Tonight, a group of friends – thinkers – creative types are going to gather with me at the pub to process my thoughts, and the introductory chapters in Burning Religion. That’s right, I am putting my book writing up to critique. My friends are not “Yes Men” either. In fact, I think the women intellectually out-muscle us guys.
Below is one of my primary sources of inspiration for Burning Religion. Makhail Bakhtin was a literary critic, philosopher, social commentator who lived (almost didn’t survive) the Stalin years in the Soviet Union, and this book was almost his undoing. In it Bakhtin presents his concept of carnival as revolution, which he suggests was the brilliance of François Rabelais’ post medieval/early modern writings in Garagantua and Pantagruel. Rabelais should have died for being as demeaning to authority as he was, but other than having to leave France for a short time, he seemed to skate through life making fun of Kings and Popes, when others (including at least one close friend) were loosing their heads, or being flame broiled on the barbecue spit of heresy. Jesus was far less condescending (and way less crude) than Rabelais, and He ended up crucified.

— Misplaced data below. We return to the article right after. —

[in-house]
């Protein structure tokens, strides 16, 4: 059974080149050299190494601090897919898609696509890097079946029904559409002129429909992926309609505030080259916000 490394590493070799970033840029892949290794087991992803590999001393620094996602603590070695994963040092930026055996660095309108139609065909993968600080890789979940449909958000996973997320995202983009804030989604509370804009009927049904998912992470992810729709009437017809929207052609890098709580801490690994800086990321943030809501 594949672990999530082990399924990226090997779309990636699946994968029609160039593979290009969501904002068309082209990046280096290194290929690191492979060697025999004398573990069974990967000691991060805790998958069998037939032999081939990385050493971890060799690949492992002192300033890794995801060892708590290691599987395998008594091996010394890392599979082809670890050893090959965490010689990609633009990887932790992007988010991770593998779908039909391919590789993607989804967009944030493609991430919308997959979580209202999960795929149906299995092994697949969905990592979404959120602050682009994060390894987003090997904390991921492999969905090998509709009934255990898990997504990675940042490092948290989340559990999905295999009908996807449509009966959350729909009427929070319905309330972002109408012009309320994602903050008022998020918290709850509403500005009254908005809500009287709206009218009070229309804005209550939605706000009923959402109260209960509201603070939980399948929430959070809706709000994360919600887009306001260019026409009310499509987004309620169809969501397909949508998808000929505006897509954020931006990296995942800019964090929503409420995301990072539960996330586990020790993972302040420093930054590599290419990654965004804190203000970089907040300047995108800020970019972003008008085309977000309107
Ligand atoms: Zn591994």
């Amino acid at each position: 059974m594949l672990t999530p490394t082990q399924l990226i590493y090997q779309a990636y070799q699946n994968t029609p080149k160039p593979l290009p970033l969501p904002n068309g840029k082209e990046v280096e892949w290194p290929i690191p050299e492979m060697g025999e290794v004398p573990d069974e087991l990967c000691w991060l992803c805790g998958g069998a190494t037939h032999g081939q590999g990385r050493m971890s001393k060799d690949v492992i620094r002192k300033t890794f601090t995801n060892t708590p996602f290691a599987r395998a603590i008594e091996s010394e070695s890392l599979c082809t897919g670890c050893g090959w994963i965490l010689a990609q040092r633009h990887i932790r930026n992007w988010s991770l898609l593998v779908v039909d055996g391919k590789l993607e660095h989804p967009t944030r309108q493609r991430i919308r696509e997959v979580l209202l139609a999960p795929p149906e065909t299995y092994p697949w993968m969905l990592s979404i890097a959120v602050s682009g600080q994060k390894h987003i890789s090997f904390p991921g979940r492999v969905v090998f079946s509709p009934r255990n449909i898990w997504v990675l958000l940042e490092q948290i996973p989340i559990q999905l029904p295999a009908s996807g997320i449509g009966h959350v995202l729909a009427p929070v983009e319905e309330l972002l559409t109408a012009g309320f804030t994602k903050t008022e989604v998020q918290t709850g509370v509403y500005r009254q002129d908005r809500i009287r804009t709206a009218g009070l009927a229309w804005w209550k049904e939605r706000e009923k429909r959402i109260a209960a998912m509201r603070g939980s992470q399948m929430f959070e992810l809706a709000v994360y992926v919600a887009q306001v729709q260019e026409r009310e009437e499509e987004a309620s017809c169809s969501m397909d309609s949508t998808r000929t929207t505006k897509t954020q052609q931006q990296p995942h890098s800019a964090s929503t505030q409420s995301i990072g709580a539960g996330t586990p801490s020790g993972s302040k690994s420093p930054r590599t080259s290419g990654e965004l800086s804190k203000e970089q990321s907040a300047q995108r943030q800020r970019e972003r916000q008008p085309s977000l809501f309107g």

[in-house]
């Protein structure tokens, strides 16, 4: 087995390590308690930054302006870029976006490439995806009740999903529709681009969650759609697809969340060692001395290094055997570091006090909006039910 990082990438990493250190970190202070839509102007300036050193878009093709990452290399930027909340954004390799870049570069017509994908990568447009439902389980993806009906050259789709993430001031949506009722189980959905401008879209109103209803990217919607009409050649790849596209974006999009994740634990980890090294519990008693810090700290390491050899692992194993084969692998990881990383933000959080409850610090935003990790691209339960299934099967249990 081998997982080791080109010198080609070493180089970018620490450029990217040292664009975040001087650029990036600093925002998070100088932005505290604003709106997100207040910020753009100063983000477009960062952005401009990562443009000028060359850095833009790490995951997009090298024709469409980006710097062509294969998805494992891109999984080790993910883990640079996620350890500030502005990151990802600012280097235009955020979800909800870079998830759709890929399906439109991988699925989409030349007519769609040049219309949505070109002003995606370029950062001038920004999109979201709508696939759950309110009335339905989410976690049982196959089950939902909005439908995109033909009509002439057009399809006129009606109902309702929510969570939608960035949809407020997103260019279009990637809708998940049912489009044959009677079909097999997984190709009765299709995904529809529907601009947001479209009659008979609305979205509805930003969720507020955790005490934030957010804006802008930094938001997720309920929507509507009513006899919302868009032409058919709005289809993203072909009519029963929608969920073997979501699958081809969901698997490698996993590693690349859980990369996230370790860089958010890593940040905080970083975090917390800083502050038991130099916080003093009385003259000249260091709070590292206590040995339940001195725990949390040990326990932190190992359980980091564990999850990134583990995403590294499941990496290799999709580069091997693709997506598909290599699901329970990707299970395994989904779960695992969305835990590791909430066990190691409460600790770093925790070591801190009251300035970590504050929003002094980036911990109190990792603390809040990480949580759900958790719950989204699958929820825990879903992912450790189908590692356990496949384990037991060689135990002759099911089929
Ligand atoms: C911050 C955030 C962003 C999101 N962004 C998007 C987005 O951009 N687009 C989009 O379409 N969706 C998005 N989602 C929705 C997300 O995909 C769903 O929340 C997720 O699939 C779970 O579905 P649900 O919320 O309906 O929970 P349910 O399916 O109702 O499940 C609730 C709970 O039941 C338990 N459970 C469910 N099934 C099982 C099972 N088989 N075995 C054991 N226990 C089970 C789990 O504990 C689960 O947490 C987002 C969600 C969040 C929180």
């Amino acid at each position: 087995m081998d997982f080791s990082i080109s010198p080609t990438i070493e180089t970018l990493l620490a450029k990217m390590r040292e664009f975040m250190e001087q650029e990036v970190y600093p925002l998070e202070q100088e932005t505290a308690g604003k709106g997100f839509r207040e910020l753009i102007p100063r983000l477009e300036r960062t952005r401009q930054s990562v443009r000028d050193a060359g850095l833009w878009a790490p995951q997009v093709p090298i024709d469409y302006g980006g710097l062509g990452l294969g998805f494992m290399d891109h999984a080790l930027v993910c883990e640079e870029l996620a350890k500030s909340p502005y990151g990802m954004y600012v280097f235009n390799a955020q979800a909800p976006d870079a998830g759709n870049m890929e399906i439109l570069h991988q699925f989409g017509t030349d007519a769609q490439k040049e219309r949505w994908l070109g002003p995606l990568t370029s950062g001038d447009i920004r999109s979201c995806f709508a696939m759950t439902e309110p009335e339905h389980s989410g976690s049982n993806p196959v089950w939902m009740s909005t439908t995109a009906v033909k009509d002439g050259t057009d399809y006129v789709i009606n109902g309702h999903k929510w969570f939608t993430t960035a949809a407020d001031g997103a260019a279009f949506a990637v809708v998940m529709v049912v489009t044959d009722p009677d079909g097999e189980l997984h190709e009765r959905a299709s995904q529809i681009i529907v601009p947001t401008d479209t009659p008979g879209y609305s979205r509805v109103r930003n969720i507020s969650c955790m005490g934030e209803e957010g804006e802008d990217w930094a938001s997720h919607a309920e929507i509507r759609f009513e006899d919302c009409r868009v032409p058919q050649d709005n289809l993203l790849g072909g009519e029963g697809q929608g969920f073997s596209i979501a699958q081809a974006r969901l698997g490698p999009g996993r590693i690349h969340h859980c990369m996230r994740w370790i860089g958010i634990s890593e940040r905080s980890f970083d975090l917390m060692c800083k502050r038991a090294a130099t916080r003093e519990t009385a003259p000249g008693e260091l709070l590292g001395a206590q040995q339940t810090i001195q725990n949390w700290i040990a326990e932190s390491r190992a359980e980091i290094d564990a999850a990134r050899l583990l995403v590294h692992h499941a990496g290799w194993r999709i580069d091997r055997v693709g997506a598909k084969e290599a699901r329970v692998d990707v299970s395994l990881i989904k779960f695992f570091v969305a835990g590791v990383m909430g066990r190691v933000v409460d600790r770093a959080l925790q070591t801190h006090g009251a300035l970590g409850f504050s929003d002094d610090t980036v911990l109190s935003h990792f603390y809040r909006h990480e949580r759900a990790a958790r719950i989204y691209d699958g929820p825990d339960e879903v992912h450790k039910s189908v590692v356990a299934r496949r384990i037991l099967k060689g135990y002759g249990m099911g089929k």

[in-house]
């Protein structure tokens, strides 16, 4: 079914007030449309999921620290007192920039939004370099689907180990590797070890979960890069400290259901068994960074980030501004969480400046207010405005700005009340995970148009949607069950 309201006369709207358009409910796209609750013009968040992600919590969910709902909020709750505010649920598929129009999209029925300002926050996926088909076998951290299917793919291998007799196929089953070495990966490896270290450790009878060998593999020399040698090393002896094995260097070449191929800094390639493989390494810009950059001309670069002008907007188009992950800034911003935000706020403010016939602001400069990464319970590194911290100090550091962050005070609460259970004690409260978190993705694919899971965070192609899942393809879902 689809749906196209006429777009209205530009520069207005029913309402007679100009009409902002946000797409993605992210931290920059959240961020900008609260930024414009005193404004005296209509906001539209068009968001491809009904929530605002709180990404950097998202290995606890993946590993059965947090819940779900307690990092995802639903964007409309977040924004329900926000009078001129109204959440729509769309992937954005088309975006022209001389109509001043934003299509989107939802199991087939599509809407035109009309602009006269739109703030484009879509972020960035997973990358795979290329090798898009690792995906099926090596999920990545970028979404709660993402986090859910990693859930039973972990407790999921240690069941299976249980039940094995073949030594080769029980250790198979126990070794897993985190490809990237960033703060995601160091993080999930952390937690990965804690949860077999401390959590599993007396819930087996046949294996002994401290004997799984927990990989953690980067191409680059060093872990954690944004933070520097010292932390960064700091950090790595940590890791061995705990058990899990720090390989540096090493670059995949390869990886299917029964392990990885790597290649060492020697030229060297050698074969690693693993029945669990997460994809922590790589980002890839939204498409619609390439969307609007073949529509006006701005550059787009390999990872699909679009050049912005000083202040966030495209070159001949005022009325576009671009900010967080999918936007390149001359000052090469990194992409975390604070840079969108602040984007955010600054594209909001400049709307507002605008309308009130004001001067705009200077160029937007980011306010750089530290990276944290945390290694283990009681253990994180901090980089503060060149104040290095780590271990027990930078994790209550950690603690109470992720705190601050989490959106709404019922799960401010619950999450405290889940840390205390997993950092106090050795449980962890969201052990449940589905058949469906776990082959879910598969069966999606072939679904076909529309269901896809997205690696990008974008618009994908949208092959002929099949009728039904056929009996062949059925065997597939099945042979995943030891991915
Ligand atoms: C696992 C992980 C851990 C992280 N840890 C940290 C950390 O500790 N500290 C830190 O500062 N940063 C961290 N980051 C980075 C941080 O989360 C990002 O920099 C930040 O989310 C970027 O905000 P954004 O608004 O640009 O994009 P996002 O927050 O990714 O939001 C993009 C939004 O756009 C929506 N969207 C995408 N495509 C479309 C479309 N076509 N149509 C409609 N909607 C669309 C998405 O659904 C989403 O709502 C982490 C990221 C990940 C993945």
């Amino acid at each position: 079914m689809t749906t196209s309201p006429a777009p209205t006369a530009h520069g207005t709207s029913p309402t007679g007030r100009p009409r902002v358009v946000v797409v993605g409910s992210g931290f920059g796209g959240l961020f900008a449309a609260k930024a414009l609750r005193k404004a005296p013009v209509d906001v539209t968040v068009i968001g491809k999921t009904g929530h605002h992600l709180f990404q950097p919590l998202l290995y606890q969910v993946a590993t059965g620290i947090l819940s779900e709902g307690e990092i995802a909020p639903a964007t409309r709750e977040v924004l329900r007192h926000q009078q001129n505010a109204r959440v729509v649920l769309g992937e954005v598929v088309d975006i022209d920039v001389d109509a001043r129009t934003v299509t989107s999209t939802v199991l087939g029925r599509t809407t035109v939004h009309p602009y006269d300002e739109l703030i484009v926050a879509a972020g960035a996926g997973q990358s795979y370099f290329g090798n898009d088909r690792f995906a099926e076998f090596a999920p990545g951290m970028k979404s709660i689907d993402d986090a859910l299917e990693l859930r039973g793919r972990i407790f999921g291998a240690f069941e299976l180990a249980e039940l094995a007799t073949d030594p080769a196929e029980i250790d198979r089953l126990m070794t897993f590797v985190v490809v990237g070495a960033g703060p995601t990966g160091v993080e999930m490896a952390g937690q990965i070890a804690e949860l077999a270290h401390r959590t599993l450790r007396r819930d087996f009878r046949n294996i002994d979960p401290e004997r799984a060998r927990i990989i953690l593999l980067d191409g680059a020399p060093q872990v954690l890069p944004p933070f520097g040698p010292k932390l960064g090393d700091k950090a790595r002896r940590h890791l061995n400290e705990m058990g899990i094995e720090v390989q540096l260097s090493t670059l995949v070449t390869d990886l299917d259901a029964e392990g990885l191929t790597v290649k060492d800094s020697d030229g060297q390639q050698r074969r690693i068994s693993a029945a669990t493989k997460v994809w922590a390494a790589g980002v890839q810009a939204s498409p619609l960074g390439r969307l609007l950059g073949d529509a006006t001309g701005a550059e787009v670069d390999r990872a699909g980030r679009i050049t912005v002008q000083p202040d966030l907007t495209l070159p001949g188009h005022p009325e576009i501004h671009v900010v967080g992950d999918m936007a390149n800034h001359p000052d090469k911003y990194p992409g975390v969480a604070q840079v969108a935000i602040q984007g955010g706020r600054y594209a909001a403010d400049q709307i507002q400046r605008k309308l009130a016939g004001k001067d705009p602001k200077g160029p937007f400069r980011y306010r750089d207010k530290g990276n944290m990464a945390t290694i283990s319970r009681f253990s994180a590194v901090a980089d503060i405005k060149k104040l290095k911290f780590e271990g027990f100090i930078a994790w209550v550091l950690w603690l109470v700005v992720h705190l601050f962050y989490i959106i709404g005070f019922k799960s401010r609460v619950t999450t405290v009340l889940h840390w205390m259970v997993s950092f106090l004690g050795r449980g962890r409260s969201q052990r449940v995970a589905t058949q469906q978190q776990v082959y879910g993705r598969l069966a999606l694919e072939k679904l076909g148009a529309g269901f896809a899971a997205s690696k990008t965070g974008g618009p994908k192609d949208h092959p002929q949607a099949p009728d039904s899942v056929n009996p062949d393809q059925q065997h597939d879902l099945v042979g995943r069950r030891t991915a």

My contention is that the Gospel, as found in the person of Jesus, is far more radical, and subversive than the carnival of Rabelais, but I think that the basic idea of carnival as revolution is one of the powers of Christianity. That is one of my basic premises in the book. Bakhtin referred to this carnival revolution as “world upside down.” What do you think? Did Jesus turn the world upside down while presenting a carnivalesque motif in doing so? and if He did, how complete was His revolution? Is He perhaps still using the power of “world upside down” to change our world for the better?